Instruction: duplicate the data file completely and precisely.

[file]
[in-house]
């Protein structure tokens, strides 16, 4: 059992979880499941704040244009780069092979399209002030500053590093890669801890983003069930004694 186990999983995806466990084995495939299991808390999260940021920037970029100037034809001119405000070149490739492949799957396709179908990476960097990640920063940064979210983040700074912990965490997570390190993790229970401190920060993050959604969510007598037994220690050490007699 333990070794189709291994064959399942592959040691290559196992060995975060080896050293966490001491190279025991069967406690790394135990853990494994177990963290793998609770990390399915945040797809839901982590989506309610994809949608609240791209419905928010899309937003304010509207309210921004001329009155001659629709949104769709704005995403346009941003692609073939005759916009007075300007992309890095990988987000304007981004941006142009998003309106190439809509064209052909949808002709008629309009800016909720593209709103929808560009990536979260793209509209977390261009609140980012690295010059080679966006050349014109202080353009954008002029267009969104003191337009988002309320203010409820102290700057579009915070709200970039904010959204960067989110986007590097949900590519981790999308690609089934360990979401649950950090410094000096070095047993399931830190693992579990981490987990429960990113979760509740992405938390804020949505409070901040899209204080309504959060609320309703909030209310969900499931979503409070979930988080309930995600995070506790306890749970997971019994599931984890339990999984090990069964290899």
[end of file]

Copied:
[in-house]
């Protein structure tokens, strides 16, 4: 059992979880499941704040244009780069092979399209002030500053590093890669801890983003069930004694 186990999983995806466990084995495939299991808390999260940021920037970029100037034809001119405000070149490739492949799957396709179908990476960097990640920063940064979210983040700074912990965490997570390190993790229970401190920060993050959604969510007598037994220690050490007699 333990070794189709291994064959399942592959040691290559196992060995975060080896050293966490001491190279025991069967406690790394135990853990494994177990963290793998609770990390399915945040797809839901982590989506309610994809949608609240791209419905928010899309937003304010509207309210921004001329009155001659629709949104769709704005995403346009941003692609073939005759916009007075300007992309890095990988987000304007981004941006142009998003309106190439809509064209052909949808002709008629309009800016909720593209709103929808560009990536979260793209509209977390261009609140980012690295010059080679966006050349014109202080353009954008002029267009969104003191337009988002309320203010409820102290700057579009915070709200970039904010959204960067989110986007590097949900590519981790999308690609089934360990979401649950950090410094000096070095047993399931830190693992579990981490987990429960990113979760509740992405938390804020949505409070901040899209204080309504959060609320309703909030209310969900499931979503409070979930988080309930995600995070506790306890749970997971019994599931984890339990999984090990069964290899």